Parents as Friendship Coaches for Children with ADHD
eBook - ePub

Parents as Friendship Coaches for Children with ADHD

A Clinical Guide

Amori Yee Mikami, Sébastien Normand

  1. 240 Seiten
  2. English
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eBook - ePub

Parents as Friendship Coaches for Children with ADHD

A Clinical Guide

Amori Yee Mikami, Sébastien Normand

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Über dieses Buch

This book introduces Parental Friendship Coaching (PFC), an intervention that parents can use to support peer relationships in their elementary school-aged children with ADHD.

In the PFC program, clinicians work with parents to coach their children with ADHD in friendship behaviors that help develop and maintain high-quality relationships. Featuring 10 research-based clinical sessions, the book provides detailed, step-by-step instructions for clinicians about intervention provision. Each session includes skills teaching devoted to supporting children's peer relationships, activities to practice the skills in session, problem-solving about difficulties carrying out the skills, and homework to try the skills at home. This book also includes handouts for parents and clinicians, tips for clinicians about addressing common parent difficulties, and suggestions for progress monitoring.

Intended for mental health professionals working with families of children with ADHD and peer problems, this book will aid clinicians in educating parents on how to support their children's friendship development.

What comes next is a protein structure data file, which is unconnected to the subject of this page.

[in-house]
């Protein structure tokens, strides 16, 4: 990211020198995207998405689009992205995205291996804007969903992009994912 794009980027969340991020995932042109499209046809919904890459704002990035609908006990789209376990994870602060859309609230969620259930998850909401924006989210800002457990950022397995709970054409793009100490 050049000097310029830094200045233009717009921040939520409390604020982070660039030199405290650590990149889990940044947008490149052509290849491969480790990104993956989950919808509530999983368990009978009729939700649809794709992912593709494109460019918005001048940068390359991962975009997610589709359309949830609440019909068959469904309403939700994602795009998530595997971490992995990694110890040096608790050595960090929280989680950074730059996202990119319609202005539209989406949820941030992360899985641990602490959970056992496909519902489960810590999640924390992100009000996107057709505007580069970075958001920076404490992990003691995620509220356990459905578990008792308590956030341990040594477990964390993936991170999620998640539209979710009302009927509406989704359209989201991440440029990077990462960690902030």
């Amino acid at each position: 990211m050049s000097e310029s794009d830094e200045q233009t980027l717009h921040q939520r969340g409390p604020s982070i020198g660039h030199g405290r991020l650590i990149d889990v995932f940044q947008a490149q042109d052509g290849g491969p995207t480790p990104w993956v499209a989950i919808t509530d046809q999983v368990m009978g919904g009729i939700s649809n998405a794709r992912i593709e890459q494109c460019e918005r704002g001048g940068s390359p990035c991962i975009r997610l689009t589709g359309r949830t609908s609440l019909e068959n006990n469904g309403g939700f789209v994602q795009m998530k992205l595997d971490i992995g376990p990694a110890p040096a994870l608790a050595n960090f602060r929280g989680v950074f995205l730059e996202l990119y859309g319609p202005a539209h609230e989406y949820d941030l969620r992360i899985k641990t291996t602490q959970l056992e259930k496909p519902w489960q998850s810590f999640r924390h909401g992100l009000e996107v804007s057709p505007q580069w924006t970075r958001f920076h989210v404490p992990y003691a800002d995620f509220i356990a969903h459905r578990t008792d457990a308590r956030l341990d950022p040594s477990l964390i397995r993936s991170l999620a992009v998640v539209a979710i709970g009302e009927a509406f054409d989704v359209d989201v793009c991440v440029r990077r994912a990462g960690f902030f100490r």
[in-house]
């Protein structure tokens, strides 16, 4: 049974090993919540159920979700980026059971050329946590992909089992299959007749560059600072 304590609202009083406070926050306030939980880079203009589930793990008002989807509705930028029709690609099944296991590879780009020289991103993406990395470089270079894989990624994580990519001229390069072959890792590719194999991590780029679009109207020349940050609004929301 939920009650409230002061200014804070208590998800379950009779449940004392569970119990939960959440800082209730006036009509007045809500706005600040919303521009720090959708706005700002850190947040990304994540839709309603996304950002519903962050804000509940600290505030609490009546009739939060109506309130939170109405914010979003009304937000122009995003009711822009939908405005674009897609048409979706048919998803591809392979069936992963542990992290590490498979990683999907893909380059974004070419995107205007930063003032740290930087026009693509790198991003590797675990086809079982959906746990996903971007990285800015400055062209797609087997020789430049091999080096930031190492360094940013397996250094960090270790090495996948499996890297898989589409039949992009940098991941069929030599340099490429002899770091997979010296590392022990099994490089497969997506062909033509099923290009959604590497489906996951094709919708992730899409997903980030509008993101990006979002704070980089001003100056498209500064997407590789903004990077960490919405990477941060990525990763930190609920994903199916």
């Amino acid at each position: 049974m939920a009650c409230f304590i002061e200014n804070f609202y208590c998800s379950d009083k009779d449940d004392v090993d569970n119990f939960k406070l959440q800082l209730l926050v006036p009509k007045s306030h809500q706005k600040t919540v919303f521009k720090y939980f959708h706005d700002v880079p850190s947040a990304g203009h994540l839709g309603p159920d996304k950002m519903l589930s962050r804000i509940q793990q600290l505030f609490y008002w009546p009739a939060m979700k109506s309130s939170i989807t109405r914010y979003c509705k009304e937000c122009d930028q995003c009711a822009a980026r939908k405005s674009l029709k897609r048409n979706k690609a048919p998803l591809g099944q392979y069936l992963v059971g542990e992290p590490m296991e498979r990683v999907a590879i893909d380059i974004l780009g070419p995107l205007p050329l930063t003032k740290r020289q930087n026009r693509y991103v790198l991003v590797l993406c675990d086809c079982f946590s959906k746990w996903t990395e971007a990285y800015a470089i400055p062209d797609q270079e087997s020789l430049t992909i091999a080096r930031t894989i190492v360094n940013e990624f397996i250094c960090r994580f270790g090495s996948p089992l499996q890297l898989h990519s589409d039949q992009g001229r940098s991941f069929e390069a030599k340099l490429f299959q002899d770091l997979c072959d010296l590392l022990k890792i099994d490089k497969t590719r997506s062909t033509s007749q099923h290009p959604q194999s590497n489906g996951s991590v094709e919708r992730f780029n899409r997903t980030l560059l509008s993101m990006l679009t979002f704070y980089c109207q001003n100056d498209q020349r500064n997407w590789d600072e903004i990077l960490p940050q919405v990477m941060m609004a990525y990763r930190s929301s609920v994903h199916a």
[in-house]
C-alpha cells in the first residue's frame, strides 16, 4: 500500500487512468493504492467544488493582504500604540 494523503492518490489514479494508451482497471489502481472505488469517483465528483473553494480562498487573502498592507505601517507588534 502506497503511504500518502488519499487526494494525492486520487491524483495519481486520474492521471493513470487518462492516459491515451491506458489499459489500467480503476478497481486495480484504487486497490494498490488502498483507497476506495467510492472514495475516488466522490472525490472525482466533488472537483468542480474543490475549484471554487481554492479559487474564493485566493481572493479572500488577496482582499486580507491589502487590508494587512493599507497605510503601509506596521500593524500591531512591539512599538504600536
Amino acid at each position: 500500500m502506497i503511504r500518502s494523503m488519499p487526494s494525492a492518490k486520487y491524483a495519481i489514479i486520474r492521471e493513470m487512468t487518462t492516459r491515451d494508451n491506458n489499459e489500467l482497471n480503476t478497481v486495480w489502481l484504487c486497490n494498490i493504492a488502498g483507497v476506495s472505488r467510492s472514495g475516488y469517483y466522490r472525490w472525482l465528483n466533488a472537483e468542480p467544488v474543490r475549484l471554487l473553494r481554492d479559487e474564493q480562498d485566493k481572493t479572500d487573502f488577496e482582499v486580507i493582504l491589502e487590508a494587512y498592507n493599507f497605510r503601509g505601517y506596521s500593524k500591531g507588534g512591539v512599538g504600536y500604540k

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Information

Session 1Understanding Your Child’s Social Behaviors

DOI: 10.4324/9781003221715-3

1 Clinician and Parent Introductions

Section goal: Orient parents to purpose of Parental Friendship Coaching (PFC). Build relationships between the clinician and parents. Watch out for: Poor credibility or expectancies about treatment, barriers to alliance.
As way of introduction, the clinician can share a bit about their own background and experience with attention-deficit/hyperactivity disorder (ADHD), as appropriate. If not already done, the clinician can review the parent’s social concerns about their child and explain why the PFC program may be useful for these concerns.
The clinician can then provide a bit of background of PFC. “Parental Friendship Coaching, or PFC, has been running since 2006 in several research trials. Parents have been excited about the program and have reported that it has helped their family. I hope it will be the same this time and that it will meet you and your child’s needs. The goal of PFC is to help parents of children with ADHD to learn how they can improve their child’s friendship-making and social skills with peers.”
“Why work with parents? Historically, therapists have tried to help children with ADHD by teaching the children social skills in a therapy session. However, there’s more and more evidence lately that while this helps children learn skills they do not know, this type of intervention is less successful in supporting children to actually use these skills outside of the session in real time. Researchers think this is because children with ADHD forget the skills they have learned when they are in the heat of the moment or when they are distracted by peers. But, parents can increase the likelihood that children with ADHD will show the skills they have learned in real-life peer situations, because parents can be there to remind the child with ADHD about the skills. Parents can do this until eventually, these skills become more natural and automatic for children.”

Handout 1.1: The PFC Pyramid